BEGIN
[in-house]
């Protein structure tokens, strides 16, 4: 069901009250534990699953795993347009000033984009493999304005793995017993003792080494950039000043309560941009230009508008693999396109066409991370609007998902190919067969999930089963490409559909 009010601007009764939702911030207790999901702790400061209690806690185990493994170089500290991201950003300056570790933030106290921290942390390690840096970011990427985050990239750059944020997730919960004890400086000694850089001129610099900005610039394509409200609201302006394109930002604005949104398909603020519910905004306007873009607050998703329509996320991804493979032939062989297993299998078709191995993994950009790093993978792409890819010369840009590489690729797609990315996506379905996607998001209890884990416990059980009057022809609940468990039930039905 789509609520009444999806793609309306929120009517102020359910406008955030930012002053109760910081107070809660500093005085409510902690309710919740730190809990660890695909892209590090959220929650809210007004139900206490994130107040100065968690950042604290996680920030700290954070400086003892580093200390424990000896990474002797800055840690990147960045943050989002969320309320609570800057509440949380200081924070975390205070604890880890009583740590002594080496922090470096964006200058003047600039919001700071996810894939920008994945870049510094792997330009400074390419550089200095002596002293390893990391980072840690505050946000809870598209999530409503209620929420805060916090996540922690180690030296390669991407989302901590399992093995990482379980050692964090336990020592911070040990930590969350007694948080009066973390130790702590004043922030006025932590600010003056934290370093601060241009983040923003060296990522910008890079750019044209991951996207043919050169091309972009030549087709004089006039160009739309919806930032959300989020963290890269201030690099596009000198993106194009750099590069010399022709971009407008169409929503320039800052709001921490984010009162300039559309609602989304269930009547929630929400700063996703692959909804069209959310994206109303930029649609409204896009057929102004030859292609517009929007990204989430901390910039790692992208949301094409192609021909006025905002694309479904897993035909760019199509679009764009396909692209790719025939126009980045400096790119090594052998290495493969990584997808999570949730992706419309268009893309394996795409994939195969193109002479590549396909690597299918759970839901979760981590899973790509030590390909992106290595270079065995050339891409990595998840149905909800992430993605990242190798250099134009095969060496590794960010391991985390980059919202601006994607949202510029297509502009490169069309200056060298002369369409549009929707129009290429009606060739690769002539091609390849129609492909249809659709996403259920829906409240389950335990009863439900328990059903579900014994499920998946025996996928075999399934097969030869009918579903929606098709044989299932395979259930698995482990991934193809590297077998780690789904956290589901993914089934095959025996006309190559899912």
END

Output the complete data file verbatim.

[in-house]
């Protein structure tokens, strides 16, 4: 069901009250534990699953795993347009000033984009493999304005793995017993003792080494950039000043309560941009230009508008693999396109066409991370609007998902190919067969999930089963490409559909 009010601007009764939702911030207790999901702790400061209690806690185990493994170089500290991201950003300056570790933030106290921290942390390690840096970011990427985050990239750059944020997730919960004890400086000694850089001129610099900005610039394509409200609201302006394109930002604005949104398909603020519910905004306007873009607050998703329509996320991804493979032939062989297993299998078709191995993994950009790093993978792409890819010369840009590489690729797609990315996506379905996607998001209890884990416990059980009057022809609940468990039930039905 789509609520009444999806793609309306929120009517102020359910406008955030930012002053109760910081107070809660500093005085409510902690309710919740730190809990660890695909892209590090959220929650809210007004139900206490994130107040100065968690950042604290996680920030700290954070400086003892580093200390424990000896990474002797800055840690990147960045943050989002969320309320609570800057509440949380200081924070975390205070604890880890009583740590002594080496922090470096964006200058003047600039919001700071996810894939920008994945870049510094792997330009400074390419550089200095002596002293390893990391980072840690505050946000809870598209999530409503209620929420805060916090996540922690180690030296390669991407989302901590399992093995990482379980050692964090336990020592911070040990930590969350007694948080009066973390130790702590004043922030006025932590600010003056934290370093601060241009983040923003060296990522910008890079750019044209991951996207043919050169091309972009030549087709004089006039160009739309919806930032959300989020963290890269201030690099596009000198993106194009750099590069010399022709971009407008169409929503320039800052709001921490984010009162300039559309609602989304269930009547929630929400700063996703692959909804069209959310994206109303930029649609409204896009057929102004030859292609517009929007990204989430901390910039790692992208949301094409192609021909006025905002694309479904897993035909760019199509679009764009396909692209790719025939126009980045400096790119090594052998290495493969990584997808999570949730992706419309268009893309394996795409994939195969193109002479590549396909690597299918759970839901979760981590899973790509030590390909992106290595270079065995050339891409990595998840149905909800992430993605990242190798250099134009095969060496590794960010391991985390980059919202601006994607949202510029297509502009490169069309200056060298002369369409549009929707129009290429009606060739690769002539091609390849129609492909249809659709996403259920829906409240389950335990009863439900328990059903579900014994499920998946025996996928075999399934097969030869009918579903929606098709044989299932395979259930698995482990991934193809590297077998780690789904956290589901993914089934095959025996006309190559899912």